A week ago I was at a workshop Rules as Genotypes in Cultural Evolution (check out the Focus Article by Elinor Ostrom that set the stage for the meeting). One major topic of discussion was what might be the cultural analog of genotype.
In biology phenotype is the observable traits and characteristics of an organism, including morphology, coloration, behavior, etc. Phenotypic traits are determined jointly by the organism’s environment and its genotype, or genetically encoded information. Multicellular organisms like us store genetic information in the DNA (although things are somewhat complicated by the possibility of epigenetic transmission of acquired traits).
The distinction between the phenotype and the genotype has been enormously productive in evolutionary biology, so folks studying human cultural evolution have proposed that we need to find cultural analogs of the genotype and phenotype. One such scheme that I find fairly coherent (I actually teach it in my class on cultural evolution) is the one formulated by Richerson and Boyd (see their Not By Genes Alone; Rob Boyd participated in the workshop and argued in favor of this view). Richerson and Boyd define culture very broadly, as socially transmitted information. The cultural phenotype is pretty clear – it is the behavioral traits of humans, understood broadly (includes collective behaviors such as dance and rituals; knowledge, philosophy, and science; tools, books, clothing, tattoos, domesticated animals, technology, etc). Unlike biological traits in most organisms, human behaviors are affected not only by genes and the environment, but also by culture. Because both genetic and cultural information is transmitted across generations, this theory is also known as the ‘dual inheritance theory.’
So what’s cultural genotype? Boyd and Richerson argue that humans had culture before there were any technological means, such as memory chips of computers or written books, to store cultural information. The only place where cultural information could be stored in prehistoric times was people’s brains. So cultural genotype is the information stored in human brains.
Fine so far, but other participants in the workshop had different views. Some objected to the idea that any information is ‘stored’ in the brain (I never figured out why, though). Others, like David Sloan Wilson, proposed very different views of cultural genotypes. Wilson, together with his graduate student Yasha Hartberg, argued that a sacred text can be thought of as a cultural genotype, because it “consists of many ‘genes’ in the form of stories, commandments, and other texts. A sacred text such as the Christian Bible is replicated with high fidelity and has a potent effect on behavior, which are two requirements of a cultural genotype.”
This view also sounds reasonable, but can cultural ‘genes’ be both neural circuits in the brain and words inked on a parchment? After all, biological genes come in only one variety, the DNA (let’s ignore viruses and prions for simplicity). This leads me to the question whether the whole idea of ‘cultural genotype’ is a useful concept.
After all, what gets transmitted is not the ‘cultural genotype,’ whatever that is, but the cultural phenotype. Dawkins’ phrase of memes jumping from brain to brain is a striking metaphor. On further thought, however, I think it is a silly, and certainly not a useful idea. We are not telepathic! The way cultural information is transmitted is by people observing the behaviors of others and then attempting to imitate them, with greater or lesser degree of success. We actually don’t even know whether the observer/learner encodes the cultural information with precisely the same configuration of neural circuits (if that’s how we store information in our brains) as the one in the brain of the person being imitated. (I believe that Richerson and Boyd made this point before me.) In fact, most likely the same behavior can be encoded by a multitude of very different circuitry configurations. Cultural evolution is Lamarckian, but the distinction between the genotype and phenotype is really useful only in a Mendelian framework.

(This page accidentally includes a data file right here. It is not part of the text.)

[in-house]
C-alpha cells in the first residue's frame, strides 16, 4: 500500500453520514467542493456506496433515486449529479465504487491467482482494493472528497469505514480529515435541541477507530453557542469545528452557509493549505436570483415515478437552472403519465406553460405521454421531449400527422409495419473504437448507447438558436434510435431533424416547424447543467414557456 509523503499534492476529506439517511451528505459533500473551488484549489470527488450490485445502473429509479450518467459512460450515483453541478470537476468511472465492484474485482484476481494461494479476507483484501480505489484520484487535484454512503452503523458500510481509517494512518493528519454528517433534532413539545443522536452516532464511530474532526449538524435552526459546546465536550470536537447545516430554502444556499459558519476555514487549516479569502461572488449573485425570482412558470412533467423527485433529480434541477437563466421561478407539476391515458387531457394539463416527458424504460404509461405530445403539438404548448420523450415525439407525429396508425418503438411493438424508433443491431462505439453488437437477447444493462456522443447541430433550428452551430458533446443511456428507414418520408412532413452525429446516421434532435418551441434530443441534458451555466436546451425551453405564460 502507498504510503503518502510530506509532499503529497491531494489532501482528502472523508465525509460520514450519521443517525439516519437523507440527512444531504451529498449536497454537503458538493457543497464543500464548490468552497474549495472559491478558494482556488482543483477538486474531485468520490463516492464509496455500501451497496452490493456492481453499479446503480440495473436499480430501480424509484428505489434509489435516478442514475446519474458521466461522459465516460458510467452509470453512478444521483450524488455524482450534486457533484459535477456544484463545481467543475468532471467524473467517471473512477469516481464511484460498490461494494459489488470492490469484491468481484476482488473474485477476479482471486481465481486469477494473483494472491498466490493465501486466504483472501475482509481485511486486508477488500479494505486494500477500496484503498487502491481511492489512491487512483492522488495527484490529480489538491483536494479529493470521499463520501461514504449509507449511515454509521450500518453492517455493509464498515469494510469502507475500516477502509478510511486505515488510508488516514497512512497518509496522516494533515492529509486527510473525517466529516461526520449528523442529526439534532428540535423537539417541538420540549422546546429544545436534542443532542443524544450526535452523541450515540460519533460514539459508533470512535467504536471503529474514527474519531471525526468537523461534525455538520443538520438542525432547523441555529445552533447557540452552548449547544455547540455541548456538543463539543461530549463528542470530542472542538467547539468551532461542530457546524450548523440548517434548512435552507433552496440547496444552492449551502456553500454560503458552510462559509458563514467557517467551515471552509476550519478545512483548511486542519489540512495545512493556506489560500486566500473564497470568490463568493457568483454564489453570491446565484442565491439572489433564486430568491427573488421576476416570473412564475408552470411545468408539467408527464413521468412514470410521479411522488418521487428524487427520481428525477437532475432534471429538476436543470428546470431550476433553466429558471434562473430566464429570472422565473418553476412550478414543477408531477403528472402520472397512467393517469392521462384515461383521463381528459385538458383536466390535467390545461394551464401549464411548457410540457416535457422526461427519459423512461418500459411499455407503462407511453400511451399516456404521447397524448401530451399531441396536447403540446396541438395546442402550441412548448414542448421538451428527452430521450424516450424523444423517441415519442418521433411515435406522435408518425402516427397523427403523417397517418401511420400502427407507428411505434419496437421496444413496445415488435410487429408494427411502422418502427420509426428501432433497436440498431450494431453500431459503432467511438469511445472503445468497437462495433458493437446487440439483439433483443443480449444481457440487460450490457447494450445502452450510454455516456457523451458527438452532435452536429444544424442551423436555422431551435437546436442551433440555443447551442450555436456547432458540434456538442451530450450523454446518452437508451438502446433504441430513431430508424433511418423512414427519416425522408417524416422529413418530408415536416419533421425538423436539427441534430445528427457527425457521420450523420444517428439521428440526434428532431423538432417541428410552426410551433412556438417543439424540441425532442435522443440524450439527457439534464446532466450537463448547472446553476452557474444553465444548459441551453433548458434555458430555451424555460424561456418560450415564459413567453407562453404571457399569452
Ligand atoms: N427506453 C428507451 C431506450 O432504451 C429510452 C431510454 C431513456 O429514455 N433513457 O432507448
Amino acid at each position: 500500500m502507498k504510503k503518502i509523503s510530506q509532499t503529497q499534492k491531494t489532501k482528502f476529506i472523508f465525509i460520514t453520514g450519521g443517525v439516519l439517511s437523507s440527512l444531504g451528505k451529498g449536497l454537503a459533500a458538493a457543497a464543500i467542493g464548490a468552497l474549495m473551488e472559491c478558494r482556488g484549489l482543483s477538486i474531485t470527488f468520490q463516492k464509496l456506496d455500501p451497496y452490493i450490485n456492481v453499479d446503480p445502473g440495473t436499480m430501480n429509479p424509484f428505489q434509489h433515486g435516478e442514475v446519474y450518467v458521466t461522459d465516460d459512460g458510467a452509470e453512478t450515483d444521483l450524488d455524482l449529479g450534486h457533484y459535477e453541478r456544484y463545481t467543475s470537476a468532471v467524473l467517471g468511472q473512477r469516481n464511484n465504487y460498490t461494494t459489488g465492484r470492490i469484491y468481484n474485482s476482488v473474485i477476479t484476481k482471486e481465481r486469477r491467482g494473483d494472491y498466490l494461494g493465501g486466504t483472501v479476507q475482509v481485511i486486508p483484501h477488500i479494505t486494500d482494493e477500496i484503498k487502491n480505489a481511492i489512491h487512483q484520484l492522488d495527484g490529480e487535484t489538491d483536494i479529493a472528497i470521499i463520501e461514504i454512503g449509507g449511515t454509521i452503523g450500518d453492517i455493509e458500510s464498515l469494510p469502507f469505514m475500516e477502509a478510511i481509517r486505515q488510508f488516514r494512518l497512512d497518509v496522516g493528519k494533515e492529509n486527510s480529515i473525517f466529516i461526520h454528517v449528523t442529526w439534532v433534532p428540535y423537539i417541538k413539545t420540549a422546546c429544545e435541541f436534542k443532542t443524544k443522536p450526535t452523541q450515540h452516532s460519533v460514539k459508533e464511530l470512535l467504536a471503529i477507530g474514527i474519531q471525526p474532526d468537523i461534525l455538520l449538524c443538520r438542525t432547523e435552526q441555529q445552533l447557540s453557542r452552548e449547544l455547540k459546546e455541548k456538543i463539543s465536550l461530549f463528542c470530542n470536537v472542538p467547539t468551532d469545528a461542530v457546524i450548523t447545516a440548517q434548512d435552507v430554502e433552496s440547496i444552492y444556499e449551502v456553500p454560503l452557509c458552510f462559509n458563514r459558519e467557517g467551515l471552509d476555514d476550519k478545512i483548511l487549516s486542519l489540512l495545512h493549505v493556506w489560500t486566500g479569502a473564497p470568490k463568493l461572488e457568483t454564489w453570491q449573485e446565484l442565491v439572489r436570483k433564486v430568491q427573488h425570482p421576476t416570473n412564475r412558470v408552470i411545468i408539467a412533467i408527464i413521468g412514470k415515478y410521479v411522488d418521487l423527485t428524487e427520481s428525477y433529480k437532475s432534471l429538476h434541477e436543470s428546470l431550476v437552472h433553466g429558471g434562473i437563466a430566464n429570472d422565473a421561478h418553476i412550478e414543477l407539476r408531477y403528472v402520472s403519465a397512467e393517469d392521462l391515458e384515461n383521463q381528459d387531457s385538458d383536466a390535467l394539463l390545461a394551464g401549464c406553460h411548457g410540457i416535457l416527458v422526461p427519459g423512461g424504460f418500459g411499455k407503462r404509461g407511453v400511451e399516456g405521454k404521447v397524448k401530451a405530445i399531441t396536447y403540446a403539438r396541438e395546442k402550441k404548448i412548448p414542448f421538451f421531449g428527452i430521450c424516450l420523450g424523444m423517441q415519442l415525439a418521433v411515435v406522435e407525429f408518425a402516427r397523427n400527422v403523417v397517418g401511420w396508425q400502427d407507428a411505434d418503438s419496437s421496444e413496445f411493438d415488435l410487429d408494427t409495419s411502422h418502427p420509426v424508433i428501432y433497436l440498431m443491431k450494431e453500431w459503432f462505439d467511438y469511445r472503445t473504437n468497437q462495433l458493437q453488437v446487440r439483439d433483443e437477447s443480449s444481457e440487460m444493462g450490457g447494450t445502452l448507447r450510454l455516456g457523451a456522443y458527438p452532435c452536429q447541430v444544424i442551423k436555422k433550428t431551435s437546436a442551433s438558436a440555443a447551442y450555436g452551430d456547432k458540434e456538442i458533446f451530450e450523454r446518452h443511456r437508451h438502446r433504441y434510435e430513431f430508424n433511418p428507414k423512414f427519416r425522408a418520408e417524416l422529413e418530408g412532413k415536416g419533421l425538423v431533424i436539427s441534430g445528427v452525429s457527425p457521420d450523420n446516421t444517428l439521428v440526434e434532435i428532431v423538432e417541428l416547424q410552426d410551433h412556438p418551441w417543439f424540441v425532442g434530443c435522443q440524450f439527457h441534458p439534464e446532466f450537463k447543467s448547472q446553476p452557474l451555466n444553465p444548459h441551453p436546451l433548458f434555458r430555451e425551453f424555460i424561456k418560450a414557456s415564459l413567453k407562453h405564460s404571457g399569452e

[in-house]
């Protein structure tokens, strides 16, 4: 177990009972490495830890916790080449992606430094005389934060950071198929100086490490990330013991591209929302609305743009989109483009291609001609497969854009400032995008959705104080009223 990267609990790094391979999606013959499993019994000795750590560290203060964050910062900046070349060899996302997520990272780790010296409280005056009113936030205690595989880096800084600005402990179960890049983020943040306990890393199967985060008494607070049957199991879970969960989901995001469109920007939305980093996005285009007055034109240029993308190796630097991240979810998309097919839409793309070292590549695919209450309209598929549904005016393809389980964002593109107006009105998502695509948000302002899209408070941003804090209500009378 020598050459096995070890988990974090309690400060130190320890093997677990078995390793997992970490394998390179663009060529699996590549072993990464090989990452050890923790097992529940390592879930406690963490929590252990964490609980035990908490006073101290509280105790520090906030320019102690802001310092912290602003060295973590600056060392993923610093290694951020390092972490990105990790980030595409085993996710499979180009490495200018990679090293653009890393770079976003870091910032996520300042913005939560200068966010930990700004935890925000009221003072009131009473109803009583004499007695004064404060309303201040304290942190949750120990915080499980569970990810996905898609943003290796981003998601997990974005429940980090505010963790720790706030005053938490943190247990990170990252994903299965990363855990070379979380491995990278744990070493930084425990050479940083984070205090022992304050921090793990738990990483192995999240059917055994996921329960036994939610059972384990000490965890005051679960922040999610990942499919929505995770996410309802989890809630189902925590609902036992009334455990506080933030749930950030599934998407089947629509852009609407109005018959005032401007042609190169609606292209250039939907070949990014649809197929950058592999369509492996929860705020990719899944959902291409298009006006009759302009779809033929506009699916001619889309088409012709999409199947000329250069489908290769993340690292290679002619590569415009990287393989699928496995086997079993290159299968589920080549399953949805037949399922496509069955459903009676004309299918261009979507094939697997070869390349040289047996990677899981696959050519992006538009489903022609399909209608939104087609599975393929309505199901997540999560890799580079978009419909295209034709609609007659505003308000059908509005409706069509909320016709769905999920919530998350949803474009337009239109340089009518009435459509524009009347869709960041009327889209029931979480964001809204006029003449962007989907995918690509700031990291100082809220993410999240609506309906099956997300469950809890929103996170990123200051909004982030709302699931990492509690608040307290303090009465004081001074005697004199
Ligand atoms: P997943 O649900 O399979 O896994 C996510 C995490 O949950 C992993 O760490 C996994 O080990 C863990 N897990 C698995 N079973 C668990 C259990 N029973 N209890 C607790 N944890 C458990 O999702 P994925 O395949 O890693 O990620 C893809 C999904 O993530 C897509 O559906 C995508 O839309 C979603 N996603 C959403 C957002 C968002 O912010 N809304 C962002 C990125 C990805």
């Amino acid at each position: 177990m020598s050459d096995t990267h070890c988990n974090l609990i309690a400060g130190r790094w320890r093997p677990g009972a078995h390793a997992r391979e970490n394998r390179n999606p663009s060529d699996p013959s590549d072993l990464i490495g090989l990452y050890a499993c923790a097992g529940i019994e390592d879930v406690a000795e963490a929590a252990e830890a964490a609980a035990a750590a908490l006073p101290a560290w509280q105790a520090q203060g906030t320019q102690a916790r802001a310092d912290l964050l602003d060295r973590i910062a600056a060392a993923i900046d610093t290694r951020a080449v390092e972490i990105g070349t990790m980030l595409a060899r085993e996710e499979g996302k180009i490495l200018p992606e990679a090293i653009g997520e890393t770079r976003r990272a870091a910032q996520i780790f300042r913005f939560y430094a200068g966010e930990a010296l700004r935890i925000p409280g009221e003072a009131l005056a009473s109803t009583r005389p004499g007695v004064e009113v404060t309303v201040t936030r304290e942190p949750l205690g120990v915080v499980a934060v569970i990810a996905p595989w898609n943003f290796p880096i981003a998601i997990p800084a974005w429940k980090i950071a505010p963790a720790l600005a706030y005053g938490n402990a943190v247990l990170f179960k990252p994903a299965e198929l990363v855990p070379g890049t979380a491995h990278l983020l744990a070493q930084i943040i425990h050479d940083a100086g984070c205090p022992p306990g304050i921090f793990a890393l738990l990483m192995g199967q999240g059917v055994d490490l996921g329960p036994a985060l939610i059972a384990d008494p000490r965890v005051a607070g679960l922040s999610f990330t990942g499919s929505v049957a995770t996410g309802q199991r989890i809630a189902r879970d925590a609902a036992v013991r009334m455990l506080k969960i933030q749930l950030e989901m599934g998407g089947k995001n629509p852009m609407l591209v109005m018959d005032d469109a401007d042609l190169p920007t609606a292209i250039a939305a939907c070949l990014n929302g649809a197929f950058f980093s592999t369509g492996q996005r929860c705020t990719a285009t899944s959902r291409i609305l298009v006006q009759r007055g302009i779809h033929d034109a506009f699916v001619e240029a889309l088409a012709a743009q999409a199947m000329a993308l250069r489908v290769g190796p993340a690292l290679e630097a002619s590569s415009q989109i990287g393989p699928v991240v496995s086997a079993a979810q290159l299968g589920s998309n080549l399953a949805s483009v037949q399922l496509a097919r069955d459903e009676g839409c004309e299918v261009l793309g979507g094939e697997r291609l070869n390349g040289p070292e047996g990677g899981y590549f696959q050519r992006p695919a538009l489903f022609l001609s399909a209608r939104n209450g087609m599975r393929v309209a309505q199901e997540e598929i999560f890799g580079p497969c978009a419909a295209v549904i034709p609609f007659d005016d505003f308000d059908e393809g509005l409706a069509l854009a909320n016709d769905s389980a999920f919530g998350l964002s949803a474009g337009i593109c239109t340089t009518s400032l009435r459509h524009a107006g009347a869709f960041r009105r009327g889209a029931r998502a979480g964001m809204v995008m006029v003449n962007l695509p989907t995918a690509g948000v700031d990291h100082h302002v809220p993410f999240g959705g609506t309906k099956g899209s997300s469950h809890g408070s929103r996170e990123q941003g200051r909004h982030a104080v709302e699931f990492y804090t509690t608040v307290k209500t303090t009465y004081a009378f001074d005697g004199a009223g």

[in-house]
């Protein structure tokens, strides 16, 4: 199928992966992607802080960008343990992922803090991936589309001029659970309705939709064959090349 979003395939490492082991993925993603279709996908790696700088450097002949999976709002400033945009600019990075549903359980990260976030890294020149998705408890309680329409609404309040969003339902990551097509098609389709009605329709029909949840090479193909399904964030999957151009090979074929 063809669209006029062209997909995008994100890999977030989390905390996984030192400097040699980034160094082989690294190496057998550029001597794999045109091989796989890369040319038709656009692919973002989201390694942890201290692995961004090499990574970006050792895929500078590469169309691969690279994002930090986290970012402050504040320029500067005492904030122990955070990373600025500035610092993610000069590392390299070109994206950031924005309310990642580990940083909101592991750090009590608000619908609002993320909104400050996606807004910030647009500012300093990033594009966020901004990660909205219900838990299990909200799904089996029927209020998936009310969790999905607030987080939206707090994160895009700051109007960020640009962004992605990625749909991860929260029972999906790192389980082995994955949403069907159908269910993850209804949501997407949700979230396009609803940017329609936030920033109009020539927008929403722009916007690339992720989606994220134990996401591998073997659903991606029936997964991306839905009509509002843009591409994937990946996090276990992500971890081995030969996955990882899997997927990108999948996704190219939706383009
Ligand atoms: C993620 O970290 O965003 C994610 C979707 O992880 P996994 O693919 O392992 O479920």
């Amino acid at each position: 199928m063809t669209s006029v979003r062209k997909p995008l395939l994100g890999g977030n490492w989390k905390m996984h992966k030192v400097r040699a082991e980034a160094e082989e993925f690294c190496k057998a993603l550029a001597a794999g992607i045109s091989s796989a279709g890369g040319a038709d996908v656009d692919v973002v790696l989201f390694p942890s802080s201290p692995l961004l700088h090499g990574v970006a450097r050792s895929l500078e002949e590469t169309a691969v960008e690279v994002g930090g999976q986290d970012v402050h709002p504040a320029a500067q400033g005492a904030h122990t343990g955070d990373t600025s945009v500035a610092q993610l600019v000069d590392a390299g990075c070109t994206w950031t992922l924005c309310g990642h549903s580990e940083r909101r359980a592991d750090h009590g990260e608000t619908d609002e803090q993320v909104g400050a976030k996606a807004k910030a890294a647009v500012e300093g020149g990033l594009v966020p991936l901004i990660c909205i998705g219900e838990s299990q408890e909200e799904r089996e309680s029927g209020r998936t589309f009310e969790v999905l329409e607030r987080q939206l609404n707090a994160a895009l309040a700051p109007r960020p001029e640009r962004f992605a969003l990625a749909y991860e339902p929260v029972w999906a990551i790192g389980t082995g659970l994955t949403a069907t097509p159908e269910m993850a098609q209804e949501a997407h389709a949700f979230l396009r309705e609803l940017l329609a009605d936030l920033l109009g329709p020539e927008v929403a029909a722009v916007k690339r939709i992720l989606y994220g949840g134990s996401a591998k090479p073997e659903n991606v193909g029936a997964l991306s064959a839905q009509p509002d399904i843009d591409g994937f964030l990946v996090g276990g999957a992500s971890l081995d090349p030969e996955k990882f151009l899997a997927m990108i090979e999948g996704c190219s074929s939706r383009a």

So what really matters is the actual observed behaviors, not how they are encoded in brains. That’s a relief, because we really don’t know how information is stored in the human brain. As Rob Boyd stressed during the workshop, cultural evolution is currently in its pre-Mendelian phase. But I would argue that while it would certainly be interesting to know how brains work, this knowledge is rather academic for the scientific study of cultural evolution. Yes, we need to know about various biases affecting learning and transmission of cultural information, but psychologists are doing a pretty good job investigating such mechanisms experimentally. I am not against brain research, I am just saying that we don’t need to wait for new great insights from neuroscience to study cultural evolution productively.
In any case, in this day and age we have an alternative cultural genotype, whose physical characteristics are completely understood – digital information: books, technical manuals, audiotapes, videos, etc. Any human behaviors can be recorded and transmitted to others. You can now learn how to fix a leaky faucet or study an esoteric martial art on the Youtube.
The genotype/phenotype distinction is not a useful way to think about cultural evolution because cultural evolution is too different from genetic evolution. Cultural evolution is Lamarckian, while genetic evolution is Mendelian (but both are Darwinian). Cultural traits can be both discrete and continuous, while genetic traits are discrete. Cultural information is transmitted ‘asexually.’ Finally, in cultural evolution what ultimately matters is not what an individual person does, but what groups of people do.